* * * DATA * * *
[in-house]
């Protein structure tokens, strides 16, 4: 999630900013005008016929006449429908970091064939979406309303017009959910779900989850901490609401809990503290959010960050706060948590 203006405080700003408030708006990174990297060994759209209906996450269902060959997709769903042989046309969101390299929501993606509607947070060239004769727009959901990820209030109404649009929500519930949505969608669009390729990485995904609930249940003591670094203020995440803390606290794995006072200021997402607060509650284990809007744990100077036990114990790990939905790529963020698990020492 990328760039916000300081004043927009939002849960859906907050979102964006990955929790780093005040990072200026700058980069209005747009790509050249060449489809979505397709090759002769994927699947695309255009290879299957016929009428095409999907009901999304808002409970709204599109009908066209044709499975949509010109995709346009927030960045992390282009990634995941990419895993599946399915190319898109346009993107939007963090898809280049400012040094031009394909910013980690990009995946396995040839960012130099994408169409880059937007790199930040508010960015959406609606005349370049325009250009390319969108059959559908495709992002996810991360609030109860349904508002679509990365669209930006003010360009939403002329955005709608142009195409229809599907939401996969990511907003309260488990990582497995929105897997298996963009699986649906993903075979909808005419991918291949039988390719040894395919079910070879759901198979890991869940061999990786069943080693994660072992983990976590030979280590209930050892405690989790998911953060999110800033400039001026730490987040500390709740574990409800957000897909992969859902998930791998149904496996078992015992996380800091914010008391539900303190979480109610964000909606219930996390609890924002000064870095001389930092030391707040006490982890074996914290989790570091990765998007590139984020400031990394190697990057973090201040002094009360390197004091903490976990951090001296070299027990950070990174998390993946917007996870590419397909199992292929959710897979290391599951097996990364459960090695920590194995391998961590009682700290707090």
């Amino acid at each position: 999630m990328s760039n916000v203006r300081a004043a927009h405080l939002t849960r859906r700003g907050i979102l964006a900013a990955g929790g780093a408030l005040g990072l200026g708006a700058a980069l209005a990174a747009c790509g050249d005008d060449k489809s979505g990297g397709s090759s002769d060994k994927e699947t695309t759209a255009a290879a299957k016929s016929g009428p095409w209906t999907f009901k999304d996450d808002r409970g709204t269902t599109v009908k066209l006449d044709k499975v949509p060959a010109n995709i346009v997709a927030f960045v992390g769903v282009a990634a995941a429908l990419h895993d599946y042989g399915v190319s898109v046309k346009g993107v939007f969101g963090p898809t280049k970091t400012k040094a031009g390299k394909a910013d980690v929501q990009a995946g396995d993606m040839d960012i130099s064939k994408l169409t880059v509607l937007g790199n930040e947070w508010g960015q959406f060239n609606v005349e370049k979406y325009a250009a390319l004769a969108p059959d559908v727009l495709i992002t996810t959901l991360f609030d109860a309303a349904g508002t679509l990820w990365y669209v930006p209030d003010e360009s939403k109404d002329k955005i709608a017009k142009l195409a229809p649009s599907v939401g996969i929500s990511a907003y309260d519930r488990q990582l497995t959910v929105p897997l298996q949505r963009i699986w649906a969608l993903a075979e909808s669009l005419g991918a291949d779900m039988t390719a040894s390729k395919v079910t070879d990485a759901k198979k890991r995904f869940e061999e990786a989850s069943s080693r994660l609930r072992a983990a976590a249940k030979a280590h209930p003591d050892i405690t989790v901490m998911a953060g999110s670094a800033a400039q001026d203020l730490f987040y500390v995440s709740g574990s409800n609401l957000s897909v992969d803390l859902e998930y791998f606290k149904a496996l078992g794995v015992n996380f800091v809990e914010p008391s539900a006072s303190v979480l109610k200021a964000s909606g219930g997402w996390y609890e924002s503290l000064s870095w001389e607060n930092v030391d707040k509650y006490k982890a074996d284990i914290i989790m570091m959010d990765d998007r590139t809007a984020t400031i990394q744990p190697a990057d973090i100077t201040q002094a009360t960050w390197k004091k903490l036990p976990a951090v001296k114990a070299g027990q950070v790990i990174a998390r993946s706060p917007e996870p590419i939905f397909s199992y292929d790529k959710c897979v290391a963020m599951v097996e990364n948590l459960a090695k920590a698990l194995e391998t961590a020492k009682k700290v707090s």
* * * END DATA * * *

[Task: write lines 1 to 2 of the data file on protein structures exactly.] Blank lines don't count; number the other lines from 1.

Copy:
[in-house]
């Protein structure tokens, strides 16, 4: 999630900013005008016929006449429908970091064939979406309303017009959910779900989850901490609401809990503290959010960050706060948590 203006405080700003408030708006990174990297060994759209209906996450269902060959997709769903042989046309969101390299929501993606509607947070060239004769727009959901990820209030109404649009929500519930949505969608669009390729990485995904609930249940003591670094203020995440803390606290794995006072200021997402607060509650284990809007744990100077036990114990790990939905790529963020698990020492 990328760039916000300081004043927009939002849960859906907050979102964006990955929790780093005040990072200026700058980069209005747009790509050249060449489809979505397709090759002769994927699947695309255009290879299957016929009428095409999907009901999304808002409970709204599109009908066209044709499975949509010109995709346009927030960045992390282009990634995941990419895993599946399915190319898109346009993107939007963090898809280049400012040094031009394909910013980690990009995946396995040839960012130099994408169409880059937007790199930040508010960015959406609606005349370049325009250009390319969108059959559908495709992002996810991360609030109860349904508002679509990365669209930006003010360009939403002329955005709608142009195409229809599907939401996969990511907003309260488990990582497995929105897997298996963009699986649906993903075979909808005419991918291949039988390719040894395919079910070879759901198979890991869940061999990786069943080693994660072992983990976590030979280590209930050892405690989790998911953060999110800033400039001026730490987040500390709740574990409800957000897909992969859902998930791998149904496996078992015992996380800091914010008391539900303190979480109610964000909606219930996390609890924002000064870095001389930092030391707040006490982890074996914290989790570091990765998007590139984020400031990394190697990057973090201040002094009360390197004091903490976990951090001296070299027990950070990174998390993946917007996870590419397909199992292929959710897979290391599951097996990364459960090695920590194995391998961590009682700290707090």